Aggressive advances on such policy fronts will help support the development pillars of infrastructure investment and industrialization — both of which are vital to creating employment on the continent.
The second pillar of Africa’s development program must be infrastructure investment, particularly in power and transportation, without which business cannot function. Today, more than 70 percent of sub-Saharan Africa lacks access to electricity and every one per cent increase in electricity outages reduces Africa’s per-capita GDP by approximately 3 percent.
Access to affordable electricity is essential to unlocking the continent’s growth potential — reducing costs and enabling business growth, including homegrown businesses that create jobs and sustainable local economies.
Transportation infrastructure promises to have an equally transformative impact: roads, railways, waterways and airways are the backbone of a thriving commercial economy. The African Union should encourage and embrace transportation projects that first connect African nations to each other, and then to our global trading partners.
Projects like the toll road between Entebbe and Kampala, and the Kenya-Tanzania highway will facilitate greater trade of agricultural and manufactured goods within Africa. Consider that today in Nigeria, 65 percent of our produce spoils for lack of storage infrastructure, and is difficult to export to other African markets for lack of rail and road infrastructure.
Major multinationals like Diageo, Wal-Mart, Barclays, and Microsoft are ramping up African operations in spite of infrastructure challenges. In some cases, they even build their own infrastructure. Stronger policy and physical infrastructure would bring more investment from those who cannot or refuse to bootstrap it. It would also help small and mid-sized enterprises grow faster, and these companies are the engines of job growth in any economy.
Africa’s third development pillar must be building our manufacturing and processing industries. Africa lacks the capacity to process and refine its own natural resources. Raw materials such as oil, cocoa and gold are shipped overseas, where they are processed into high-margin products and often re-imported into Africa — costing both jobs and hard currency.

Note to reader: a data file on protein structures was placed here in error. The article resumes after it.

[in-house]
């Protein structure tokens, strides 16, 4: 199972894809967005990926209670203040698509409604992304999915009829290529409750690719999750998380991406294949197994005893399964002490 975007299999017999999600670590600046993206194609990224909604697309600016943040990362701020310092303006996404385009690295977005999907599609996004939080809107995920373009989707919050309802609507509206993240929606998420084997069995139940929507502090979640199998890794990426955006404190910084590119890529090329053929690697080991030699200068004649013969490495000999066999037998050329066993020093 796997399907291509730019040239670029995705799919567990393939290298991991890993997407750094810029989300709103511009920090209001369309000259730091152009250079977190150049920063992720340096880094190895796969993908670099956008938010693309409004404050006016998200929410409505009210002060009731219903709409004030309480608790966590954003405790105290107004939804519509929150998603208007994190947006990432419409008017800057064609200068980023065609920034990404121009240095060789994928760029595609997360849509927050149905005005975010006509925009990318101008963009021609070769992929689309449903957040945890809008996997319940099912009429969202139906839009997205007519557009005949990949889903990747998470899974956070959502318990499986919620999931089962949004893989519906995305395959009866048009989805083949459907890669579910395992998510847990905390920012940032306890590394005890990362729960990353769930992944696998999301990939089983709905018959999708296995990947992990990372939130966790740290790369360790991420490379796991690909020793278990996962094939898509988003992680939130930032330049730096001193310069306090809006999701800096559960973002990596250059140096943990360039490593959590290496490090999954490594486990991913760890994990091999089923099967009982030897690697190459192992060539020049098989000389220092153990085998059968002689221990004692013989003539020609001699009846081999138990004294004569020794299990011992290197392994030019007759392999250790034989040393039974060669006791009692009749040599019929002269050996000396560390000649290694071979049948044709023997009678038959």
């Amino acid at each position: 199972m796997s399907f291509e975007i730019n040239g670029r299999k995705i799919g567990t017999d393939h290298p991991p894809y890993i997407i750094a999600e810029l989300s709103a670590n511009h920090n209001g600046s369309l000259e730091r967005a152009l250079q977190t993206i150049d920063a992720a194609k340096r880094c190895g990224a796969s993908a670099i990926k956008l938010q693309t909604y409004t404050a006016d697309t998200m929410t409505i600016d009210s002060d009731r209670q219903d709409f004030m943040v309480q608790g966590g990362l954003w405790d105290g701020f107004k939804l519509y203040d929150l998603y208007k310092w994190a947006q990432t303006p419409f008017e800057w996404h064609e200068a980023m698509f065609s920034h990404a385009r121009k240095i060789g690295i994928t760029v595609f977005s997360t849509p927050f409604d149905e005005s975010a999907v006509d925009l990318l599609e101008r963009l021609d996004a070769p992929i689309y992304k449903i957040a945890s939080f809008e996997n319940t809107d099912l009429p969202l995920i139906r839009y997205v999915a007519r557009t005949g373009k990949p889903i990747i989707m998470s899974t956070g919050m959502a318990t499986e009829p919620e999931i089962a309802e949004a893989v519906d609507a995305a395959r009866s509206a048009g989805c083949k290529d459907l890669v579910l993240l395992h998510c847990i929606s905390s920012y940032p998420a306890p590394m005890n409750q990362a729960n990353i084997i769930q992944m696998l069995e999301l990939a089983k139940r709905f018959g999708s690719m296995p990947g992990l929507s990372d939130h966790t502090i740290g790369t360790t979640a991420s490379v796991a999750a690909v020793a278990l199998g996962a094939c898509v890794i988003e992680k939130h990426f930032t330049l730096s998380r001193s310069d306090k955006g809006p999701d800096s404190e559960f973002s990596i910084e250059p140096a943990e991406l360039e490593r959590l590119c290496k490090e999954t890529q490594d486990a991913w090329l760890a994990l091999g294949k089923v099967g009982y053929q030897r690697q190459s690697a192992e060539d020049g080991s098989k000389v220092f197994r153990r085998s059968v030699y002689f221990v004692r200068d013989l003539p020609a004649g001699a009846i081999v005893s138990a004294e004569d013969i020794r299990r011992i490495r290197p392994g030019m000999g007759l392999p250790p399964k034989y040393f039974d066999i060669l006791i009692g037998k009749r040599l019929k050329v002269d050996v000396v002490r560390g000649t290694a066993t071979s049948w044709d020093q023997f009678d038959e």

For example, Nigeria exports raw crude oil and then imports expensive gasoline, when the country should be able to refine the oil itself, supplying not just its own market, but also other markets across Africa. This inability to create finished goods at home, and trade them with other African nations, drastically limits the continent’s growth potential, and thus its ability to create businesses, jobs and wealth within Africa’s own domestic economies.
I believe we can solve Africa’s employment challenge, but only if we focus on these three development pillars with great urgency, and accelerate current investment and business trends.
Many of Africa’s stock markets are delivering stellar returns, while institutional, retail mutual fund and private equity capital is flowing rapidly into African markets. Many multinationals and African conglomerates are investing heavily in Africa.
Despite such investment and economic growth, however, Africa is not creating nearly enough jobs. According to demographics, time is not on our side. But with a coordinated jobs plan for Africa, we can secure a productive, economically independent future for the continent and its people.
Culled from Reuters